* Most errors you will encounter can be solved by consulting a [search](http://www.google.com) [engine](http://www.bing.com).
### Running on the virtual machine
You will deploy your application to your Google App Engine virtual machine.
* [Steps to create an instance from Part2](./gcp_instructions.pdf).
Also, you’ll need to open the firewall so you can access your web application. This is a one-time setup.
* [Steps to open firewall for Flask](./firewall_instructions.pdf).
1. Write down the external IP of your virtual machine, but remember that it changes every time you restart it.
2. Perform some default installations and scaffolding for the web-app. [Setup Instructions](./setup_instructions/setup.md).
2. Copy your code to the Google App Engine virtual machine as per instructions above or on GitHub’s help pages.
3. Click on the SSH button on the Google App Engine dashboard to access your virtual machine and enter the “test” virtualenv.
4. Run the python server with the defaults, which will listen for requests on port 8111. Run with `–help` if you need help
python server.py –debug
5. Go to `http://
You will need this URL when presenting the project to your mentor.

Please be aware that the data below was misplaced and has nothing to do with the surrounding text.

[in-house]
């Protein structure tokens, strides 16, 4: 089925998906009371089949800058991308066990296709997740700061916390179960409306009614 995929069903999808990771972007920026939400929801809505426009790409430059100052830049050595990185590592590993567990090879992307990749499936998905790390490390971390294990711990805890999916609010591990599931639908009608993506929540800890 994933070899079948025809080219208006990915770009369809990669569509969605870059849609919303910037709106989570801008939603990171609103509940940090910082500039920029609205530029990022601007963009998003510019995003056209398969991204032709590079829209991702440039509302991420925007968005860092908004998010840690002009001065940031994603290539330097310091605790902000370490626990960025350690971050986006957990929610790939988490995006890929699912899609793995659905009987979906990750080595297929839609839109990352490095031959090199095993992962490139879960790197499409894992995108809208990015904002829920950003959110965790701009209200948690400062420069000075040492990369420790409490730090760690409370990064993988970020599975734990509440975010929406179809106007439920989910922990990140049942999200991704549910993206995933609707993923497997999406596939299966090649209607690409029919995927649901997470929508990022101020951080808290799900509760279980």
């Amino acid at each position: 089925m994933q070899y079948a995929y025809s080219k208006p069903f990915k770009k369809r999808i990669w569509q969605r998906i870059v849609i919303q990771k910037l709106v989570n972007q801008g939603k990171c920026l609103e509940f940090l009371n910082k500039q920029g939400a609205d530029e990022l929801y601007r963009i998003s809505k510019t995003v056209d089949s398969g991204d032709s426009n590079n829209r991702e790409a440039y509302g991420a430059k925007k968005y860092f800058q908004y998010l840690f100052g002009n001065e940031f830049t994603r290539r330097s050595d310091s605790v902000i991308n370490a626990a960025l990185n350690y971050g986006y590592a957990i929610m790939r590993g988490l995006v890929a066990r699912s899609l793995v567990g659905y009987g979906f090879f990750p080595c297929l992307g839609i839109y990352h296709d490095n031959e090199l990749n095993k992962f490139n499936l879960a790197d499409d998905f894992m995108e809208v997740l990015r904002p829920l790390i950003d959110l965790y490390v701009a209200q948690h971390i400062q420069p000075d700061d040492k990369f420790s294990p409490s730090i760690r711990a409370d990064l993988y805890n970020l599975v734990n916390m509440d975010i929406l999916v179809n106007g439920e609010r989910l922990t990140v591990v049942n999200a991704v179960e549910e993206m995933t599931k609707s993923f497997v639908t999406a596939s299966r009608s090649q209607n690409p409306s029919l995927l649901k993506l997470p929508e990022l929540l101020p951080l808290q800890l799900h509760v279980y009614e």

### (Optional) Running locally
**Note**: This is just a *suggestion*. Since it is impossible to support setting up Python on everyone’s
personal computers, we can’t really help debug issues that aren’t happening on an Google App Engine VM. Your best
bet is google, office hours, or asking your fellow students on the discussion board.
It is much more convenient to be able to test your application on your laptop or local computer, and
run it on the Google App Engine VM when you are happy with the code. You can do this by following the virtualenv
setup commands from HW0 on your own computer. Once you have the correct virtualenv set up, you can
run the the web server with:
To run the webserver, go into the `webserver/` directory and run (make sure you have enabled the `virtualenv` environment)
python server.py –debug
It should print something like:
running on 0.0.0.0:8111
* Running on http://0.0.0.0:8111/
The `0.0.0.0` listens to any IPv4 address on the machine. The `8111` after the `:` is the port number.
So if this is running on your laptop, you can open you web browser to `http://localhost:8111`.
You can specify a custom port by passing a host and port as arguments:
python server.py –debug 0.0.0.0 8888
To see its command line options, use the `–help` flag
python server.py –help
If you run the server with the `–debug` flag, it will automatically pick up changes when you reload the page, which is more convenient than restarting the server each time. It additionally will display detailed errors in the web browser, instead of only on the console.
### (optional) Longer Term Running
The following are optional instructions on how to keep servers running. You’ll need it after your project is complete, so staff can access your application to run additional tests if needed.